Though cancer is in our bodies, and is our business, it will affect those we become involved with, so if we have cancer when dating we will want to share that information with our dates before too much time passes. We don’t want to feel that we are hiding something, and we don’t want our potential partners to feel that we kept a secret from them. It’s not necessarily a first date conversation, but if there’s a spark, we may want to have that talk before too long.
Cancer hasn’t prevented a friend of mine, who currently has cancer, from indulging in great romance.
My friend Marta Csuka was diagnosed with “incurable” brain cancer at the age of 37. The tumor was removed but she was warned that she had very little time left before it would grow back and take her life. She swept aside the warnings and set out to mend her body by eating an all-raw vegan diet, avoiding chemotherapy and radiation. She shares on social media about her success and happiness in fending off the cancer, demonstrating for others that life following such a frightening diagnosis can be beautiful, vibrant, and romantic.
Marta says, “My experience dating after a cancer diagnosis was shockingly good! I’ve dated three men since my ‘death sentence’ two years ago. Two of them I met because of my cancer and so they knew about my ‘dis-ease.’ They were both raw vegans so they were very open-minded about how the right nutrients can reverse the cancer, even when western medicine declared me terminal.”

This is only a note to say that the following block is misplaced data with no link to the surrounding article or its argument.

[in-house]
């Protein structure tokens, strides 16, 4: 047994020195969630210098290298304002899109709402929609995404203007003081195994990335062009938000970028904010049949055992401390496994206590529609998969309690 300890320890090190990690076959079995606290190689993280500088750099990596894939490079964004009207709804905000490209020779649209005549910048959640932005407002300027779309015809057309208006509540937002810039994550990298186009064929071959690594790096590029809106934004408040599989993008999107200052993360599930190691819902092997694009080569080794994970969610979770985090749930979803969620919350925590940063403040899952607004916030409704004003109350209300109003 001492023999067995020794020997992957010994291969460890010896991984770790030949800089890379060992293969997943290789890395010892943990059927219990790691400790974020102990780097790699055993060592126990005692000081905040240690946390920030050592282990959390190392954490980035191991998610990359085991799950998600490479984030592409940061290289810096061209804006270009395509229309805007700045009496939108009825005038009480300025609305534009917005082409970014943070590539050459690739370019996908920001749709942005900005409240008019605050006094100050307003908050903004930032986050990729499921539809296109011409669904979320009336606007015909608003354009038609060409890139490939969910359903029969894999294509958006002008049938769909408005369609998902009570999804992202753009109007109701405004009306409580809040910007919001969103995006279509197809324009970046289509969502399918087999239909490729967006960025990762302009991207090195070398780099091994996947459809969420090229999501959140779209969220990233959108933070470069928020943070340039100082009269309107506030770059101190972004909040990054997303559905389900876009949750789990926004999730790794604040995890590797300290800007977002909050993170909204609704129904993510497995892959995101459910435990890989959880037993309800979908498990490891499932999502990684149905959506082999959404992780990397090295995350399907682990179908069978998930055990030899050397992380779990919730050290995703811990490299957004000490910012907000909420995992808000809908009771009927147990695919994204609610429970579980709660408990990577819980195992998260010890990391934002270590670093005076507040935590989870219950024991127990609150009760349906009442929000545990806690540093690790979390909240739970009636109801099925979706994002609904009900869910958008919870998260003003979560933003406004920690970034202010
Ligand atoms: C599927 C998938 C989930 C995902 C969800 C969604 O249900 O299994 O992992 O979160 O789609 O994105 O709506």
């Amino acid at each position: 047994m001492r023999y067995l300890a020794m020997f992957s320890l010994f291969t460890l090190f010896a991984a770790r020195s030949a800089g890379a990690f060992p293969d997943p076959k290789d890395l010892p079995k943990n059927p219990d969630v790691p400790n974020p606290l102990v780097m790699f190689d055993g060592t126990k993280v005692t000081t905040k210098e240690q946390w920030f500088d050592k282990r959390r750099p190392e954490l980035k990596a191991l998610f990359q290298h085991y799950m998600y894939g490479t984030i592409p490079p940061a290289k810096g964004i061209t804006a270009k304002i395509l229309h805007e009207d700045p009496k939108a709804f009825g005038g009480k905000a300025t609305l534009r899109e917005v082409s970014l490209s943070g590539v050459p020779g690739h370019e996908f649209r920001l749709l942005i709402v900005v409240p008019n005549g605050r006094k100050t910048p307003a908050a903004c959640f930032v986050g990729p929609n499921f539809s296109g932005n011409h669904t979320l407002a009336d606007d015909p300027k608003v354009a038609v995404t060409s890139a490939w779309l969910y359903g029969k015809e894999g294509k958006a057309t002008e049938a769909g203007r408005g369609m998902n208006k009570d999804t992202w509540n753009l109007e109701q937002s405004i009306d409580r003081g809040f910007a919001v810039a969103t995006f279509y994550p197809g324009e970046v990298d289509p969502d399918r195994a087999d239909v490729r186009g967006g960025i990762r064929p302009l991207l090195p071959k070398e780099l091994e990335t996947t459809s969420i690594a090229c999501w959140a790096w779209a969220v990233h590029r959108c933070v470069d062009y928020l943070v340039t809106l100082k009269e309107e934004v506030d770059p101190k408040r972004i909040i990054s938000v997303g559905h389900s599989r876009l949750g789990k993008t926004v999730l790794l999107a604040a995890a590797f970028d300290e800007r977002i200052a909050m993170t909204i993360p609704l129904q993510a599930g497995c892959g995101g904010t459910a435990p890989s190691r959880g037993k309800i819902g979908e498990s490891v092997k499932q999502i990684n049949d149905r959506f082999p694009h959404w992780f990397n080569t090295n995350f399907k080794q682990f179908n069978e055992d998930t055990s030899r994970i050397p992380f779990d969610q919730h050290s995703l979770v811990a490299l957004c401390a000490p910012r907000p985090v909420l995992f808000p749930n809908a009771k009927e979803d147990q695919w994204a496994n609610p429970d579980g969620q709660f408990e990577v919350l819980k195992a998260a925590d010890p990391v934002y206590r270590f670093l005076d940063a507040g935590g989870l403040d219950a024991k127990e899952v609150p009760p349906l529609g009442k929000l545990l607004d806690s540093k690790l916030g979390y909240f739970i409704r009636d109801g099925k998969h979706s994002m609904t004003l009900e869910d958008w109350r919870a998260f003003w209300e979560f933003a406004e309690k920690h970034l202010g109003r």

Now Marta is engaged to a man whom she met following her diagnosis and they have plans to wed in the near future. She is a positive, healthy, and smart woman. Why wouldn’t someone else love her?
Another woman I know lives a happy, productive, and creative life with cancer.
She has cancerous tumors that are not growing, but remain stable in her body. Like Marta, she became engaged to and married her husband after she had been diagnosed. She didn’t hide her cancer, but celebrated her survival, writing about her experiences and inspiring others by sharing how she stays in great physical, mental, and spiritual health despite her diagnosis. Living her life to the fullest while having cancer, she fell in love and made a lifelong commitment to a partner.
Above: the author and her partner.
When cancer comes flying at us out of left field, we can still enjoy all of the romance that our hearts desire.
Life often throws us curveballs. It is not a straight line. Cancer treatments may dramatically change our bodies. For many women who have had breast cancer, there is a deep fear of rejection following a mastectomy. But plenty of potential partners will embrace a woman who does not have breasts. Those scars tell stories of survival and there are others out there who will admire our strength.
Our perspective has the power to change our lives. Whether you or someone you know has been delivered a tough diagnosis — as I did when I got cancer in my 30s — how you respond can make a huge difference. An illness doesn’t negate our romantic desires so why should we repress that part of ourselves? Great romance, a sweet walk in the woods, or a cozy cuddle when we’re feeling sick, are all wonderful offerings of life that we don’t have to deny ourselves when faced with an illness, and they can help us feel better.
For more empowering love lessons, read about this young wife’s advice to “be yourself.”